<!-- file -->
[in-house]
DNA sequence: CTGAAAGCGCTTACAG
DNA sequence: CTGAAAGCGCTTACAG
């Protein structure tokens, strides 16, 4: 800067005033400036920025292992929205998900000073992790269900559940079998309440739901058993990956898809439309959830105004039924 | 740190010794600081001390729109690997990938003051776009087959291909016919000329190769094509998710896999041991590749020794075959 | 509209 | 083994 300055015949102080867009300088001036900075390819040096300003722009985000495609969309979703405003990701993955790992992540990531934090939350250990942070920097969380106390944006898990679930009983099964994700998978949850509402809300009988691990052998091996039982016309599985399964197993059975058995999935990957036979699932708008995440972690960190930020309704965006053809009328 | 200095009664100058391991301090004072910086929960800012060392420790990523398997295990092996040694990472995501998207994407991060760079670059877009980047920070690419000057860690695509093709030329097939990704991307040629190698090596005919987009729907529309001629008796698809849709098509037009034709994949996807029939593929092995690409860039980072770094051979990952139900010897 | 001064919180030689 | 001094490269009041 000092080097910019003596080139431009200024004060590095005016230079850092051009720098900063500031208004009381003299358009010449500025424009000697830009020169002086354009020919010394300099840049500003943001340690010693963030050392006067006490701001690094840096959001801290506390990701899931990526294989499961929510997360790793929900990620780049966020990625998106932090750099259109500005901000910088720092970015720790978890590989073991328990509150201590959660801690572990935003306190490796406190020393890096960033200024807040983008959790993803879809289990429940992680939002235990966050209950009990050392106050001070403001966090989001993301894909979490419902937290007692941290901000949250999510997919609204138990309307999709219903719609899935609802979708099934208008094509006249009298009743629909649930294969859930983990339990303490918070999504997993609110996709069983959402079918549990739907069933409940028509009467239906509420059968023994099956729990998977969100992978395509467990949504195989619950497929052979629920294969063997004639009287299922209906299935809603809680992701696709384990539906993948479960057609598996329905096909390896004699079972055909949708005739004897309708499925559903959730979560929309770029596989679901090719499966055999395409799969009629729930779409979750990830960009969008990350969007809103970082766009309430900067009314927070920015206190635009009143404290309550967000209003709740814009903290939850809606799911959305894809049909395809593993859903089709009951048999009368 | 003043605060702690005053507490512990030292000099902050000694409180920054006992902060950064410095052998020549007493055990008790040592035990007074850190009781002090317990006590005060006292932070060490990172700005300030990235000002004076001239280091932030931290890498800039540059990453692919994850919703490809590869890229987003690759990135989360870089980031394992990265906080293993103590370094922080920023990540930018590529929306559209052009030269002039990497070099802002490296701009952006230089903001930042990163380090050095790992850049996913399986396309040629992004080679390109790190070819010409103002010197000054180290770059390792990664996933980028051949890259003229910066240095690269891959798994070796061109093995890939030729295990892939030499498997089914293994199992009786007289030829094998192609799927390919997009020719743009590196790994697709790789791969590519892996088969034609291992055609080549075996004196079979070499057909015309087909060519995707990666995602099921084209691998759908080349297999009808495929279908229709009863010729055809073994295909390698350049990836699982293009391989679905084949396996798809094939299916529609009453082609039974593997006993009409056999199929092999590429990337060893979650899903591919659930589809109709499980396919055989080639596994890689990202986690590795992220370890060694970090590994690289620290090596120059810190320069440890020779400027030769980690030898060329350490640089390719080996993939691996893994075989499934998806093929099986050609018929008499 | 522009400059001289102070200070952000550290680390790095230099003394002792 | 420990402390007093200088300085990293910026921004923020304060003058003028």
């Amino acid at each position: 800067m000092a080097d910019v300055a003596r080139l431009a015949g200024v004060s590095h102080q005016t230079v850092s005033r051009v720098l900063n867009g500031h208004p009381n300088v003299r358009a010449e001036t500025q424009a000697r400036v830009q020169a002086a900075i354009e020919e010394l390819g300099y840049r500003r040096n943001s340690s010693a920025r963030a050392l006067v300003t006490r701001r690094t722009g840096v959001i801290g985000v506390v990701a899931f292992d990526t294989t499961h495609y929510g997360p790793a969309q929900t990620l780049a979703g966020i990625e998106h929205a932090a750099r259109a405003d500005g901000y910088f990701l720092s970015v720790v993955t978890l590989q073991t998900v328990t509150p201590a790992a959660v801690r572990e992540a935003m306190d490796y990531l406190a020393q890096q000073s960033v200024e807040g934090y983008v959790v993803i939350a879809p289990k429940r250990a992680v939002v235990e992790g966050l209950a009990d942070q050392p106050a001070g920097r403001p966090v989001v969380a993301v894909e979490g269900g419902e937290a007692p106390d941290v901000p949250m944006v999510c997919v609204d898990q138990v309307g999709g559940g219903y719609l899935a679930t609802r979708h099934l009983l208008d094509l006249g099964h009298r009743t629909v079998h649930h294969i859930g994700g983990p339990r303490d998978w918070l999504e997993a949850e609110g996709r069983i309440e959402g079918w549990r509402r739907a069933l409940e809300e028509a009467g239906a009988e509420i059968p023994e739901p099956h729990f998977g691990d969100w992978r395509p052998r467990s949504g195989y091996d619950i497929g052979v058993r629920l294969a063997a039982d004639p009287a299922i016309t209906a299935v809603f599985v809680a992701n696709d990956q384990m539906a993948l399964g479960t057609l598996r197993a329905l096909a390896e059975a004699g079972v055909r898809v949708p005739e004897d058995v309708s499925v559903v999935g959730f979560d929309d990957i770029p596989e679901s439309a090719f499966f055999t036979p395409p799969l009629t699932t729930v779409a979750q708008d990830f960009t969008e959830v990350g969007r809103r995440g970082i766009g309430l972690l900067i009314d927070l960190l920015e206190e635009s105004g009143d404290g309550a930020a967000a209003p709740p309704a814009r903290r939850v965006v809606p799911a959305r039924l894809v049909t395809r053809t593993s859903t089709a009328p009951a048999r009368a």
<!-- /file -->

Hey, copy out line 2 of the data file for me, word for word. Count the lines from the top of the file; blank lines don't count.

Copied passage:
DNA sequence: CTGAAAGCGCTTACAG